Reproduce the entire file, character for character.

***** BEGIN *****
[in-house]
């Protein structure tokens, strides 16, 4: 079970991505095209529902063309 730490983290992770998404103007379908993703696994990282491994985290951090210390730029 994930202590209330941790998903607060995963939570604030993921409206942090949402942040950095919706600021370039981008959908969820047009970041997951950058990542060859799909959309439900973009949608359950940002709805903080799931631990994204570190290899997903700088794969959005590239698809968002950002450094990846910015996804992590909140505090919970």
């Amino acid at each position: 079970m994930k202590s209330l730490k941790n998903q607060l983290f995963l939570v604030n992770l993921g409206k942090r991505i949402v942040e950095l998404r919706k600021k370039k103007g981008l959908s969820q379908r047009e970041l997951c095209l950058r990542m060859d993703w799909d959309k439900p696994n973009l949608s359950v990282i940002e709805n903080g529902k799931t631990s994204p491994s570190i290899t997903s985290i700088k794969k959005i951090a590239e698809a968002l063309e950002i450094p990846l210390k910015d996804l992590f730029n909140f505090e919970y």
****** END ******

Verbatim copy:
[in-house]
């Protein structure tokens, strides 16, 4: 079970991505095209529902063309 730490983290992770998404103007379908993703696994990282491994985290951090210390730029 994930202590209330941790998903607060995963939570604030993921409206942090949402942040950095919706600021370039981008959908969820047009970041997951950058990542060859799909959309439900973009949608359950940002709805903080799931631990994204570190290899997903700088794969959005590239698809968002950002450094990846910015996804992590909140505090919970």
């Amino acid at each position: 079970m994930k202590s209330l730490k941790n998903q607060l983290f995963l939570v604030n992770l993921g409206k942090r991505i949402v942040e950095l998404r919706k600021k370039k103007g981008l959908s969820q379908r047009e970041l997951c095209l950058r990542m060859d993703w799909d959309k439900p696994n973009l949608s359950v990282i940002e709805n903080g529902k799931t631990s994204p491994s570190i290899t997903s985290i700088k794969k959005i951090a590239e698809a968002l063309e950002i450094p990846l210390k910015d996804l992590f730029n909140f505090e919970y």